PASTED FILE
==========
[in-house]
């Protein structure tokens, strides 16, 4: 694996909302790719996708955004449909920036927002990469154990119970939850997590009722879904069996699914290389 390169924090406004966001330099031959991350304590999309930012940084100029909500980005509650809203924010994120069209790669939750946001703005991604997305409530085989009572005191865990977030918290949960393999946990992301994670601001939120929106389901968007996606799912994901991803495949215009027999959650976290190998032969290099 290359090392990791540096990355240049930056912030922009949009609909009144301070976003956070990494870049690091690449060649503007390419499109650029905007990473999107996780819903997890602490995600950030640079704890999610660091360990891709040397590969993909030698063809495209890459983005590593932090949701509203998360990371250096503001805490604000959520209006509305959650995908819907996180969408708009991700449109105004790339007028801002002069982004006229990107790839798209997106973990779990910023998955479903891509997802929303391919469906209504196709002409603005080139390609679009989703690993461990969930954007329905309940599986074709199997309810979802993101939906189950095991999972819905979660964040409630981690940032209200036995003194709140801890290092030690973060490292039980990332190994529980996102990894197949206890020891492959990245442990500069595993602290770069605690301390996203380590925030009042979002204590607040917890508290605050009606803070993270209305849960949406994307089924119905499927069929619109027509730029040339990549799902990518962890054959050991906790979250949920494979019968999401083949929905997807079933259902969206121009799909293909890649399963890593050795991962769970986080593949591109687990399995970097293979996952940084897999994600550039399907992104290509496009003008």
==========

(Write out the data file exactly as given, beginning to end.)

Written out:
[in-house]
């Protein structure tokens, strides 16, 4: 694996909302790719996708955004449909920036927002990469154990119970939850997590009722879904069996699914290389 390169924090406004966001330099031959991350304590999309930012940084100029909500980005509650809203924010994120069209790669939750946001703005991604997305409530085989009572005191865990977030918290949960393999946990992301994670601001939120929106389901968007996606799912994901991803495949215009027999959650976290190998032969290099 290359090392990791540096990355240049930056912030922009949009609909009144301070976003956070990494870049690091690449060649503007390419499109650029905007990473999107996780819903997890602490995600950030640079704890999610660091360990891709040397590969993909030698063809495209890459983005590593932090949701509203998360990371250096503001805490604000959520209006509305959650995908819907996180969408708009991700449109105004790339007028801002002069982004006229990107790839798209997106973990779990910023998955479903891509997802929303391919469906209504196709002409603005080139390609679009989703690993461990969930954007329905309940599986074709199997309810979802993101939906189950095991999972819905979660964040409630981690940032209200036995003194709140801890290092030690973060490292039980990332190994529980996102990894197949206890020891492959990245442990500069595993602290770069605690301390996203380590925030009042979002204590607040917890508290605050009606803070993270209305849960949406994307089924119905499927069929619109027509730029040339990549799902990518962890054959050991906790979250949920494979019968999401083949929905997807079933259902969206121009799909293909890649399963890593050795991962769970986080593949591109687990399995970097293979996952940084897999994600550039399907992104290509496009003008």